Western Africa thousands of Ivorian cocoa farmers evicted to save forest



Before the morning mists had broken over Ivory Coast’s Mont Peko National Park, thousands of newly homeless cocoa farmers and their families began to stir, fetching water and lighting cooking fires outside Sylvain Zongo’s church at the forest edge.

“I don’t know what I am going to do. All I can do is pray to God, otherwise it breaks my heart,” the pastor said, surveying a scene more evocative of the West African nation’s civil war years than its relative prosperity today.

This is the human toll of a government crackdown on illegal farmers that could leave hundreds of thousands destitute, dent gross domestic product and inflame tensions left over from years of unrest.

It is the consequence of what may be Ivory Coast’s last chance save the most rapidly disappearing forest in Africa, home to endangered chimpanzees, forest elephants and the rare pygmy hippopotamus.

Since independence in 1960, Ivory Coast has built its economy – French-speaking West Africa’s largest – on cash crop agriculture, growing about 40 percent of the world’s cocoa, which makes up some 15 percent of its GDP.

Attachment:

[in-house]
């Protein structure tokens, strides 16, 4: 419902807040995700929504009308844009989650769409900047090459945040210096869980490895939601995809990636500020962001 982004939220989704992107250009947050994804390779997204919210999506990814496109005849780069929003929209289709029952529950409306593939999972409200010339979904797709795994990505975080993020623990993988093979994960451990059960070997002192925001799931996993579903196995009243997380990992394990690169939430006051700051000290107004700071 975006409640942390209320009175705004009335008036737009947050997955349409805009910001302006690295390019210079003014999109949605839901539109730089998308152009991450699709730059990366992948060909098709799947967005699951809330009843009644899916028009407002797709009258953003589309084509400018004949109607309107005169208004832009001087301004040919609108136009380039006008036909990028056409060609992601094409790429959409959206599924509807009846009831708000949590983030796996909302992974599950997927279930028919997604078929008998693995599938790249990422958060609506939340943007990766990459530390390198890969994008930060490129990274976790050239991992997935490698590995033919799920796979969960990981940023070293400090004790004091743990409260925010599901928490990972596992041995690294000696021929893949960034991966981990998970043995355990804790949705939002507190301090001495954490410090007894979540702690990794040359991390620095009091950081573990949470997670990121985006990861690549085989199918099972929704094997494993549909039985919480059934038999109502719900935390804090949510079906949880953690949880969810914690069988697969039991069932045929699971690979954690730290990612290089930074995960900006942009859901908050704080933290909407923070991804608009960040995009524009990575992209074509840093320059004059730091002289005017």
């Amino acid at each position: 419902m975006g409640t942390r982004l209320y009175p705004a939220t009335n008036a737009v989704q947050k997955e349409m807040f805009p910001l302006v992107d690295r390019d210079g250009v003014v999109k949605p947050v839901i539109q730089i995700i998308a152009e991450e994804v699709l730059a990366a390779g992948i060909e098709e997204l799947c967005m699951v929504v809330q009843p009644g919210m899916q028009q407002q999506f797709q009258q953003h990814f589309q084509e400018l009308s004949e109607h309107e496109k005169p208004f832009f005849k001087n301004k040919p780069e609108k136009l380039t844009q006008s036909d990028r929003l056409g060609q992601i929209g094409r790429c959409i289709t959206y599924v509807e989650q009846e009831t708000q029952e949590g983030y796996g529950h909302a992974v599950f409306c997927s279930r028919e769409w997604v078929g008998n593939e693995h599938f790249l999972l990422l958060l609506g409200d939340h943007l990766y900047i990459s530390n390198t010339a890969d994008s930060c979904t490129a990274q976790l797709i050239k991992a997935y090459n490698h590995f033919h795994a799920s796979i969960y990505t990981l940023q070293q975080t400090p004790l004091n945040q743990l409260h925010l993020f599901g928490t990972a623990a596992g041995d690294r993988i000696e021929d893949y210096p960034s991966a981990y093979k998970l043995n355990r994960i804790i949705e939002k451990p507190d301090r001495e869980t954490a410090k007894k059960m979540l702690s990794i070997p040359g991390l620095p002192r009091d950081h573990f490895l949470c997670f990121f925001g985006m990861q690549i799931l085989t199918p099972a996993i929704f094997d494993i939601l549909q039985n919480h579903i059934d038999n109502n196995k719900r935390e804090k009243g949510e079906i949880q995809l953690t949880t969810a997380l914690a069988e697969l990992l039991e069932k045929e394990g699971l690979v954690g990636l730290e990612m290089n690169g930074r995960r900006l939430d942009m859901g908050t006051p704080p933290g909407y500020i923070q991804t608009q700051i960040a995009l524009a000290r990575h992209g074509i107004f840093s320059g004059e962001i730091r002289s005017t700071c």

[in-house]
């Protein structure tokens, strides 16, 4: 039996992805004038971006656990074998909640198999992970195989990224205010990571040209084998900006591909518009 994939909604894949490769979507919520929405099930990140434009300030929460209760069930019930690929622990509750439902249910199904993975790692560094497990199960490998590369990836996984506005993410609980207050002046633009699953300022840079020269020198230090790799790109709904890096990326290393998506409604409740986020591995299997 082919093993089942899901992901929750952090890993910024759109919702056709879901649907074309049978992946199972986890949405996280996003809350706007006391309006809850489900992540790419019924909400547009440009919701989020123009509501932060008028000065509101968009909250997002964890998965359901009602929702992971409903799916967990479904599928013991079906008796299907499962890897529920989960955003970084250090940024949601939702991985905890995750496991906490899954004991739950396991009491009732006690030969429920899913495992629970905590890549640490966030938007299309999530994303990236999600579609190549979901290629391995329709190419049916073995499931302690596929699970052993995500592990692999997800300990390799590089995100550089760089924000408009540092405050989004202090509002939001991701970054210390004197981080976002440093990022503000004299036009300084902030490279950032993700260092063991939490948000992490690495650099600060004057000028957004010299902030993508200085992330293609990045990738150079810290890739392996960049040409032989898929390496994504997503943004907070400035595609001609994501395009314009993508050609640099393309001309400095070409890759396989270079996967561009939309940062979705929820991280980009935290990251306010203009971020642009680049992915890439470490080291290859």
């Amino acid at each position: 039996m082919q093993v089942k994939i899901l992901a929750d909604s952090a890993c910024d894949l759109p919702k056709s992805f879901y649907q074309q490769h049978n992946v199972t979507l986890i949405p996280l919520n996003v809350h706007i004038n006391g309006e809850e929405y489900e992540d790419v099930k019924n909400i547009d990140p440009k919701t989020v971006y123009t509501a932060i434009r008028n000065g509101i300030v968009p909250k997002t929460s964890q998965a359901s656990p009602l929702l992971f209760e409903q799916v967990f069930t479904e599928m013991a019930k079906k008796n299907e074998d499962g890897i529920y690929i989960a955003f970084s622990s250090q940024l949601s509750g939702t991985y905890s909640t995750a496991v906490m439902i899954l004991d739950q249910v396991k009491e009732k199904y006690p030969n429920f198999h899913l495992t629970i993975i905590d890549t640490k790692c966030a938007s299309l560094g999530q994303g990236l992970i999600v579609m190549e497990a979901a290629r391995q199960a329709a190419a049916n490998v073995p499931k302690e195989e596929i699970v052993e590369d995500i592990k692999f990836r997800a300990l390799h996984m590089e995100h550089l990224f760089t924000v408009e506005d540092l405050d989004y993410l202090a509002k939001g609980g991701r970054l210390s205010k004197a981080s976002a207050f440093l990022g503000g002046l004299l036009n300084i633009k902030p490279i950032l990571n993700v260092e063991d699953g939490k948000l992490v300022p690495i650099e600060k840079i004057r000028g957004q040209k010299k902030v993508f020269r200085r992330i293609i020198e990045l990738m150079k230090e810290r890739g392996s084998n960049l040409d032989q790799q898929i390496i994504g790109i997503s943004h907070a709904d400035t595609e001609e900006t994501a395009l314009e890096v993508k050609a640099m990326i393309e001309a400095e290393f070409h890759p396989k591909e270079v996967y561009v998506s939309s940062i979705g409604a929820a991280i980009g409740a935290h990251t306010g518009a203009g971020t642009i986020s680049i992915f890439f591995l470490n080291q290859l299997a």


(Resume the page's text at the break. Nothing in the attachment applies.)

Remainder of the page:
While the chocolate ingredient helped it become a relatively prosperous nation in a desperately poor region, it also brought it to the brink of an ecological disaster.

Ivory Coast lost 80 percent of its virgin forest between independence from France in 1960 and 2010, according to the European Union. Another study by Ivorian and French scientists estimated it had the highest rate of deforestation in Africa – with 265,000 hectares cleared annually by 1999 – even before the onset of political unrest that accelerated the destruction.

During the 2002-2011 crisis, which included two civil wars, park rangers and forest officials abandoned areas they were protecting.

The 34,000-hectare Mont Peko, which means “mountain of hyenas” in the local Guere language, became a symbol of the lawlessness that reigned during that period as armed warlords seized control of the land and sold off parcels, many to immigrants from neighbouring countries.

The government crackdown in Mont Peko is a significant step in ending illegal cocoa farming in Ivory Coast’s eight national parks, five nature reserves and 231 forest reserves.

Annual production in Mont Peko alone reached around 10,000 tonnes, worth over $28 million in export value, a U.N. panel of experts said in a report in March, though some exporters say the tonnage figure may be double that.

The government had repeatedly told illegal farmers to leave the park since 2012, but had not enforced its demand. On July 30, it formally issued a decree of eviction and sent in troops to clear plantations, destroying cocoa trees and settlements that housed tens of thousands of people.

“We must end impunity and we dare to hope that we will finish this once and for all,” said park ranger Kpolo Ouattara, as his men pulled down the remnants of the camp of Amade Oueremi, the park’s most notorious warlord and a major illegal cocoa grower, who was arrested in 2013.

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